Film Review: Robinson biopic offers winning entertainment

Rated PG-13 for thematic elements including language

Early scenes in 42 depict Brooklyn Dodgers general manager Branch Rickey (Harrison Ford) telling his staff why he plans to sign a black player to the team—in effect bringing an end to racial segregation in baseball and helping set the stage for the American civil rights movement.

First, it makes good business sense to enlist talent from the Negro leagues and draw African American fans to Dodgers games. Second and more important, Rickey is taking a moral stand. “I may not be able to do something about racism in every field,” he famously said, “but I can sure do something about it in baseball.”

In ’42’, newcomer Chadwick Boseman stars as Jackie Robinson opposite Harrison Ford as Branch Rickey, general manager of the Brooklyn Dodgers from 1943 to 1950. PHOTO COURTESY WARNER BROS. PICTURES

The script also puts a few new words in Rickey’s mouth, about why he wants Jackie Robinson for the job. Learning the 27-year-old star athlete risked a military court martial by refusing to sit in the back of a bus, Rickey says, “If he were white, we’d call that spirit. Robinson’s a Methodist. I’m a Methodist. God’s a Methodist! We can’t go wrong.”

That’s the only mention in the movie of the Methodist heritage the two men shared. But Christian faith is expressed often in Rickey’s dialogue, and implied in the courage of Robinson (Chadwick Boseman) and his wife Rachel (Nicole Beharie) as they face the challenges ahead.

Robinson first serves a year as second baseman for the Dodgers’ minor league affiliate, the Montreal Royals. Trouble comes the moment he starts spring training in Florida: Not allowed to room at a hotel with his white teammates, he must find other lodgings, and the Royals are forced to cancel a Southern exhibition tour. But Robinson’s performance proves he’s ready for the majors, and on April 15, 1947 he makes his debut with the Dodgers at Ebbets Field in Brooklyn.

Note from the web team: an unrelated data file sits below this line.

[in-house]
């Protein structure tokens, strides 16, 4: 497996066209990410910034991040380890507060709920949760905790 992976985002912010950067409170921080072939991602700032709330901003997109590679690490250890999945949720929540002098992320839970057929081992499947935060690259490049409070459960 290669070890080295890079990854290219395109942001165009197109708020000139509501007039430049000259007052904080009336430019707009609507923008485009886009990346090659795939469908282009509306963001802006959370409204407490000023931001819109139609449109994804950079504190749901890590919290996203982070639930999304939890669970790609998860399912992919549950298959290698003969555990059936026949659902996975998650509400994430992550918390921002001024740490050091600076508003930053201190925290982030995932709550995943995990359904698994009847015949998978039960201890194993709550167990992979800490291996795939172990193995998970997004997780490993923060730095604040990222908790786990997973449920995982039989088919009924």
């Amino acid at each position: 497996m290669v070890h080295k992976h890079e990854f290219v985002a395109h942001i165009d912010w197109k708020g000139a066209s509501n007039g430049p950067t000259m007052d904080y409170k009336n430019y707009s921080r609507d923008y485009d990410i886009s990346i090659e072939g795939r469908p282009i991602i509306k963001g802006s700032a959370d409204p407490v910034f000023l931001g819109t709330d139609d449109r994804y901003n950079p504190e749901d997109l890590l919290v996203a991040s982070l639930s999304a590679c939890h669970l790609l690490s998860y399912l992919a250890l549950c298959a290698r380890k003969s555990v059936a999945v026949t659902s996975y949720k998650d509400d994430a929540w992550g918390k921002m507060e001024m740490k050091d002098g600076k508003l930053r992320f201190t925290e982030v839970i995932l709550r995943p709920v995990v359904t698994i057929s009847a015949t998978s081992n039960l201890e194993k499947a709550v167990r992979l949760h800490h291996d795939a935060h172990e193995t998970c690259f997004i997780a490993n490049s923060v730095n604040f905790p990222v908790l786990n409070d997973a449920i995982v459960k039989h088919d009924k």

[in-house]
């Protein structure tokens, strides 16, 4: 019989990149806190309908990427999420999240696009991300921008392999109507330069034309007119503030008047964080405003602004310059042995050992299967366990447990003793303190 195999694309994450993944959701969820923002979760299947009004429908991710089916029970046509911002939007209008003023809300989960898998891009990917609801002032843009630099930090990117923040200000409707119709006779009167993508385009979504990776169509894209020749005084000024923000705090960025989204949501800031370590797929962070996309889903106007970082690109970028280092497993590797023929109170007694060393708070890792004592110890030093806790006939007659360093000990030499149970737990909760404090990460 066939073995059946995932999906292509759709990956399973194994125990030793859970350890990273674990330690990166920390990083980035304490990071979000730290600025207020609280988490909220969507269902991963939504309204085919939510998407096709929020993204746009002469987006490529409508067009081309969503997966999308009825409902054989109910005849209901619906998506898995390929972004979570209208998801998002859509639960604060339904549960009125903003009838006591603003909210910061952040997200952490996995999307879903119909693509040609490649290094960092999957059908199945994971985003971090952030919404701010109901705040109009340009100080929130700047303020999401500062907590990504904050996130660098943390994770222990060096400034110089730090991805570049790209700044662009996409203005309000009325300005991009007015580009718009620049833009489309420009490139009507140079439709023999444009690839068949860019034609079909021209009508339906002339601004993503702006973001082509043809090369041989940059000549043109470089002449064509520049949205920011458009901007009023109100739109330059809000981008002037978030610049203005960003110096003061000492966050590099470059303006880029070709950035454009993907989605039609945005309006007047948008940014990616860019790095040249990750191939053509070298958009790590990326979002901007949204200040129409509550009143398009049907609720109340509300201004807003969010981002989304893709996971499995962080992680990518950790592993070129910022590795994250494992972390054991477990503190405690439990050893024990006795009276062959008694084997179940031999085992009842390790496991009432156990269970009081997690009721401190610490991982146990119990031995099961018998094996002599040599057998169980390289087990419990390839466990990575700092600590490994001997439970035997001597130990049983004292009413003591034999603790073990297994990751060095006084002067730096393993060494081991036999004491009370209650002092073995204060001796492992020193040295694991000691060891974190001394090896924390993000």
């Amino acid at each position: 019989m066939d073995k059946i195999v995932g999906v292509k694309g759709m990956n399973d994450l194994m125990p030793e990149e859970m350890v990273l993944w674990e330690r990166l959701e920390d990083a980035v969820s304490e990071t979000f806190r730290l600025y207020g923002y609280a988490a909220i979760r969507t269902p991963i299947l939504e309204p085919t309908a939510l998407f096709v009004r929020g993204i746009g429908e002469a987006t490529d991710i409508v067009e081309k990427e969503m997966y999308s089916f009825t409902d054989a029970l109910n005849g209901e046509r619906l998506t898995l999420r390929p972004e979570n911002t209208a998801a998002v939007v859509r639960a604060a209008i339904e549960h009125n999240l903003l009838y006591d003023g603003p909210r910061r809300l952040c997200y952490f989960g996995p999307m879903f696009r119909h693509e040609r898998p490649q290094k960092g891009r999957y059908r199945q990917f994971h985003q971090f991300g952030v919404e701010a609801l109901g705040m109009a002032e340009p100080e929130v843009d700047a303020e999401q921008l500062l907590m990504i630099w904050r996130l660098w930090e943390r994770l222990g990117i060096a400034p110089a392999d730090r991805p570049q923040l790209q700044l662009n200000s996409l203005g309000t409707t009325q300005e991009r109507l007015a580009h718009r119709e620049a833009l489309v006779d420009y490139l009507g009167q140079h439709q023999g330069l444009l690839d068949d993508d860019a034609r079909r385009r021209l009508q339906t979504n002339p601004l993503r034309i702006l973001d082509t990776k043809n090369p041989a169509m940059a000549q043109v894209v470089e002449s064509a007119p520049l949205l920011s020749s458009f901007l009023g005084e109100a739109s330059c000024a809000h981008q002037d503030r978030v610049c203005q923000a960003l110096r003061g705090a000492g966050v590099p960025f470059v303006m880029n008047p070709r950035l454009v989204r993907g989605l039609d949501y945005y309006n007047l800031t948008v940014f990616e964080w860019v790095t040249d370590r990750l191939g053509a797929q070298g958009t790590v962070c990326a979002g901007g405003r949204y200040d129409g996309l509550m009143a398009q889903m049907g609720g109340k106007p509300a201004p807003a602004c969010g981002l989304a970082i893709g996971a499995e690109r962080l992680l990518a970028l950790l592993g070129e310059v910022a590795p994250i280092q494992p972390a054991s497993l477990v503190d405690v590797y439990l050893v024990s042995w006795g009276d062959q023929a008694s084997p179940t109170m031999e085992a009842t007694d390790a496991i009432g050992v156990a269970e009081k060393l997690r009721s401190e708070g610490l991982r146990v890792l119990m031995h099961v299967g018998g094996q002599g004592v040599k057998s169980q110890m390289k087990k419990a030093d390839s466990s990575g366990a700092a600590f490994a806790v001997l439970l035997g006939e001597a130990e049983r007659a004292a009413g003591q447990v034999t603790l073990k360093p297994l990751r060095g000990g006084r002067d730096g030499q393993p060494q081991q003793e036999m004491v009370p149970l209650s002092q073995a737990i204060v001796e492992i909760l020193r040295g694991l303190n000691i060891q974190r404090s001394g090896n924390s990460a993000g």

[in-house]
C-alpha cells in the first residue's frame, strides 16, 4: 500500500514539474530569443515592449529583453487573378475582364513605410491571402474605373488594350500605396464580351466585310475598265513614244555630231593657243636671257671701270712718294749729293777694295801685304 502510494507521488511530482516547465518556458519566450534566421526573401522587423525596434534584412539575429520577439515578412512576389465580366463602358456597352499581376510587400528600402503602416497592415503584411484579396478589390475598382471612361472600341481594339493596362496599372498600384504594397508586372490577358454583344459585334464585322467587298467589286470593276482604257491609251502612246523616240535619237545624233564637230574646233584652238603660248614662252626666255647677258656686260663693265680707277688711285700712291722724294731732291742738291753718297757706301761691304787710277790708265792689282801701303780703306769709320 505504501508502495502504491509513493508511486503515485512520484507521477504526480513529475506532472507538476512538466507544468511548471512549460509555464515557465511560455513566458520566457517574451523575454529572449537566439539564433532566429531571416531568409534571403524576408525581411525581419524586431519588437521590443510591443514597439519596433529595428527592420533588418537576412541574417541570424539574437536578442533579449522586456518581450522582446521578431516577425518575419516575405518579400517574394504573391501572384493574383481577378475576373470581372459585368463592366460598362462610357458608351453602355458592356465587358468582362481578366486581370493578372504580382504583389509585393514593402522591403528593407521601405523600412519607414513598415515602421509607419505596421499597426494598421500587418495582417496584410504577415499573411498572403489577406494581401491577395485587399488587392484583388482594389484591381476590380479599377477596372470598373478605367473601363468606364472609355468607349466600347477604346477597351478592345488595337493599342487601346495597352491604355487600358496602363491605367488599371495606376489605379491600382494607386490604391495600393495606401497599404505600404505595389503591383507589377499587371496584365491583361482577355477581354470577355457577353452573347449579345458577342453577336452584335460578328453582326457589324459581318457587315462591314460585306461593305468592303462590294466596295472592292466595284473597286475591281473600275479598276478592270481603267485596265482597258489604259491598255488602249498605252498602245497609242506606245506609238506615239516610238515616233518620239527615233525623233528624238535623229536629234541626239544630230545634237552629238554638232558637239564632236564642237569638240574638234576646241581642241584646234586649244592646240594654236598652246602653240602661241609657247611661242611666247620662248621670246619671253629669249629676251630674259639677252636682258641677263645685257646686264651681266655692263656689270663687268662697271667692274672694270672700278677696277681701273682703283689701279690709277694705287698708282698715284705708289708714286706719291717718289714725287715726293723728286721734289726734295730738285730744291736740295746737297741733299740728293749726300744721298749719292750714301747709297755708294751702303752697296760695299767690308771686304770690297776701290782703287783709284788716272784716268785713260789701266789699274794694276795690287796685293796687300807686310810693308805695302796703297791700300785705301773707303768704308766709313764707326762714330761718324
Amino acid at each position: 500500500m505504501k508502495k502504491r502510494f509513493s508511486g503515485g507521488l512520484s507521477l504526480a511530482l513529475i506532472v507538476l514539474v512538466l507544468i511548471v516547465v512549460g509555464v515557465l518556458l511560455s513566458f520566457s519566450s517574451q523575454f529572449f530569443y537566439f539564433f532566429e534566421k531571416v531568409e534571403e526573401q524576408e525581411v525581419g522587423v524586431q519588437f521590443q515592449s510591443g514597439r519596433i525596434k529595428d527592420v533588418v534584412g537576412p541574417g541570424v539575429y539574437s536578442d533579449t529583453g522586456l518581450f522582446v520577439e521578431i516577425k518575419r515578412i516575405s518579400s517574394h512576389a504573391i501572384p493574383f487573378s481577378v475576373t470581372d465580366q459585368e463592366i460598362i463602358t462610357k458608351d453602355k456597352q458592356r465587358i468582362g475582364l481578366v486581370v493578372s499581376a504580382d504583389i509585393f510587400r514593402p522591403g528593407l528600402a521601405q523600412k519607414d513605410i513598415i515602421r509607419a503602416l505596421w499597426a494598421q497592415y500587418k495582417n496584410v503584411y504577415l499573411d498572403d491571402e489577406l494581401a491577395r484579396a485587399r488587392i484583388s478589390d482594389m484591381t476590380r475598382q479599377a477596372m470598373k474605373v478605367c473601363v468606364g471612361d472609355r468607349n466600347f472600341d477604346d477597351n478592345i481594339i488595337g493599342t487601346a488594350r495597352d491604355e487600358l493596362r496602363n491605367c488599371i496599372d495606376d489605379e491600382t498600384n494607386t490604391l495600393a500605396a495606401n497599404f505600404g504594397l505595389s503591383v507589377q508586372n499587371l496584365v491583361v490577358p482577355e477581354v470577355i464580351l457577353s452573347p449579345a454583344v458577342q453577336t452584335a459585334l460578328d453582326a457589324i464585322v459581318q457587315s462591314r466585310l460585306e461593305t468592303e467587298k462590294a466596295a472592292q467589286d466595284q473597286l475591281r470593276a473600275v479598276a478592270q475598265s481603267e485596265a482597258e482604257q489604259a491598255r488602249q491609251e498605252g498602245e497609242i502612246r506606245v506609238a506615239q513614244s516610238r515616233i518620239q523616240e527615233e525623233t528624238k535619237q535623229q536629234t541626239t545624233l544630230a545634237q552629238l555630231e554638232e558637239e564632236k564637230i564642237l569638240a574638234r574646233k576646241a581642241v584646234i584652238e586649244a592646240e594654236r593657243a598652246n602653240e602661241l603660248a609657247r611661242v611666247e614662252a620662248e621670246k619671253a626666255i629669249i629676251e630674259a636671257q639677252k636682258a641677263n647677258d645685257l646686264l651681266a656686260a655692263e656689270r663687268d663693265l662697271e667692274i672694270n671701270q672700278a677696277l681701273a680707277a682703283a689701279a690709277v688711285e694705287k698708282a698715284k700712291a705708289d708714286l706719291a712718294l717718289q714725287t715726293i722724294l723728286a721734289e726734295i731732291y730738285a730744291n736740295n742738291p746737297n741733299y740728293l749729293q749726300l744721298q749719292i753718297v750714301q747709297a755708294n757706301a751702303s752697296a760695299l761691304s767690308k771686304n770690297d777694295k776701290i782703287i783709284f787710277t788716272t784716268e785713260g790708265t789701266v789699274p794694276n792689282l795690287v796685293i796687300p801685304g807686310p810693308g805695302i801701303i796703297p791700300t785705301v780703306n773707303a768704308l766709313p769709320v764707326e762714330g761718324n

Writer-director Brian Helgeland’s film celebrates that day, but also explores tension both in the clubhouse (a group of players files an unsuccessful petition to have Robinson removed from the team) and on the field. In the most brutal scene, Philadelphia Phillies manager Ben Chapman (Alan Tudyk) taunts Robinson from the dugout during a game with racial epithets, and tells his pitchers to throw balls at Robinson’s head when he’s at bat.

Those attacks backfire, though, and in the end help to unify the Dodgers. When Robinson is heckled during a pre-game practice session in Cincinnati, shortstop Pee Wee Reese (Lucas Black) puts an arm around his shoulder in a public sign of support that silences the crowd. (The moment is also a landmark in U.S. sports history.)

42 is named after Robinson’s uniform number—which in 1997 was retired permanently in his honor. And of course, the movie is a tribute in itself, a crowd pleaser that overcomes a few moments of dramatic excess with sincere performances from all concerned.

It isn’t the first Robinson biography for the big screen; in 1950 Robinson himself re-enacted his story in a Hollywood feature, available on DVD. This one, though, is history made fresh for a new generation, and shouldn’t be missed.

Bill Fentum, Former UMR Associate Editor

Bill Fentum

Bill Fentum was a dedicated employee of The United Methodist Reporter from 1985 to 2013, serving as the associate editor. Bill continues his work in journalism in a variety of positions as an independent journalist.

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